Think positive…we are still masters of our own destiny.

  Meanwhile, relief all around as we note that Roscommon County Board have submitted a planning application for improvements at Dr. Hyde Park.

  The application was submitted a week ago and the project include an extension to dressing rooms beside the main pitch, an extension to existing toilet blocks and the construction of new toilet blocks by the main stand.

  It will also see the construction of 39 turnstiles and entrance gates on the Athlone Road and Golf Links Road as well as the partial demolition of existing turnstiles on Golf Links Road. Security fencing will also be erected to separate players and officials from public areas.

 The sooner the works proceed, the better. We need the outstanding issues at our stadium sorted.


Goodbye to Ireland’s comedy king


The late Brendan Grace had a huge following in Roscommon – but then he had a huge following all over the country.

  At his peak, he was brilliant. He was also a great singer, and came across as a lovely man. He was one of those comedians who seemed to absolutely love what he did – particularly performing live. He relished having an audience, getting laughs.

  I saw him live a few times – many years ago – and always enjoyed him. In latter years, he wasn’t perhaps as ‘relevant’ as in the past; comedy had changed, and Grace’s stage show was at least a touch dated. But since his sad and untimely death, many of us who grew up with Brendan as the dominant comedy presence in Ireland have felt great nostalgia for his innocent, funny humour, his brilliant delivery and sheer likeability. Now that he’s gone, we are transported back to his heyday, we pause and laugh again with fondness at this giant of Irish comedy.  

  It’s fitting that Brendan Grace is being mourned, remembered and celebrated with such emotion, sadness and joy. He was a one-off, a comic master, a part of our youth. Mention of his name will always bring smiles and happiness. 




Musings on a night at the races




All human life – well, almost all – is visible at the races.

  There was a lovely race day buzz in town all day. Mind you, there is literally a buzz (from drilling) in Abbey Street, where the Roscommon People office is, as Irish Water workers are toiling all week.

  I was walking into the Church grounds when I met two tourists. An Australian couple, they asked if I’d take a photograph of them in front of the Church Grotto. I’m not sure what they made of me when I told them we have a great town and that the races were on in the evening!

  They were from Queensland, and were visiting Roscommon because the woman’s grandfather had been born here a long time ago. I gave them a brief summary of our great town and county before moving on.

  By 6.30 pm or so a group of us had joined the large crowd at Lenabane. What a wonderful sporting theatre, social hub and economic impetus these regular race meetings are.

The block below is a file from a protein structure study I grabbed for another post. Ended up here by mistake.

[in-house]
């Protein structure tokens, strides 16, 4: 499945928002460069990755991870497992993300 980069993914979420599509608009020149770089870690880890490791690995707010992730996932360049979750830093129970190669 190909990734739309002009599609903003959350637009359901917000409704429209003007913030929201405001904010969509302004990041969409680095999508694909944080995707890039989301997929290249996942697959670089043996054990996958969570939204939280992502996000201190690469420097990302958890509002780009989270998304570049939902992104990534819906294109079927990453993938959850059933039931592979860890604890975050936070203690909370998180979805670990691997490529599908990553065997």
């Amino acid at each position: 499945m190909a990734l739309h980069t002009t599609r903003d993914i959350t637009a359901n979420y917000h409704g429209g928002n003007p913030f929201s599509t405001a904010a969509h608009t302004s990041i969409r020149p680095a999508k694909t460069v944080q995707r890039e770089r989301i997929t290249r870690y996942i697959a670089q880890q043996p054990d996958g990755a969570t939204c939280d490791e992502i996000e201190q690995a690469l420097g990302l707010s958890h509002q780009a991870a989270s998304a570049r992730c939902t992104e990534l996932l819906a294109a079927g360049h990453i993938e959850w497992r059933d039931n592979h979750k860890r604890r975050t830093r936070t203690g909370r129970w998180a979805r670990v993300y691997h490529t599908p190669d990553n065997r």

On this sunny summer evening, the Roscommon Racecourse was a lovely place to be. All human life, almost. As we made our way in, dignitaries were gathered for the official opening of the new facilities at the course (recently featured in a special Roscommon People report). Politicians, national horseracing administrators, jockeys, owners and trainers mingled with our great local races’ personnel to conduct the formalities for posterity.

  The bookies were in full flow, a chorus of temptations, odds somersaulting. It’s all very Irish, very traditional, a marvellous slice of our culture. I watched the bookies – young, old, male, female – with their flicking fingers, their speedy calculating, their cash-filled bags, their quick eye for the approaching would-be punter. They are businesslike – but friendly, up for banter – and skilled in their own way as exponents of this craft. Money in, money out, calculating odds, speedy counting of notes, an eye to the list of horses to check numbers, a quip here, a quip there, and always the eyes scanning the landscape – or, more specifically, the small world of commercial potential within five or ten feet of their workplace.

  The thing about the races is that you can be public or private…you can chat to people and spend time in the bar or you can just wander around on your own, savouring the whole experience. On Monday, we took the social option, and it was a great evening. All human life. Some people I hadn’t seen in years. Some people I had seen hours earlier (around town). It was cosmopolitan too. Australian visitors. American visitors. English visitors. Familiar faces from Rooskey. People from different walks of life now sharing the same passion for a day at the races. Every now and again the zig-zag foray into the bookies’ area is briefly halted by a trail of ladies in extravagant hats. It’s Ladies Day. We had bet after bet, and after a slow start, began to pick some winners. Happy days. Cheering your horse to victory from the stand is a great feeling, the adrenaline pumping. The torn and discarded betting slips will always outnumber the tightly gripped winning slips, making the latter all the more cherished.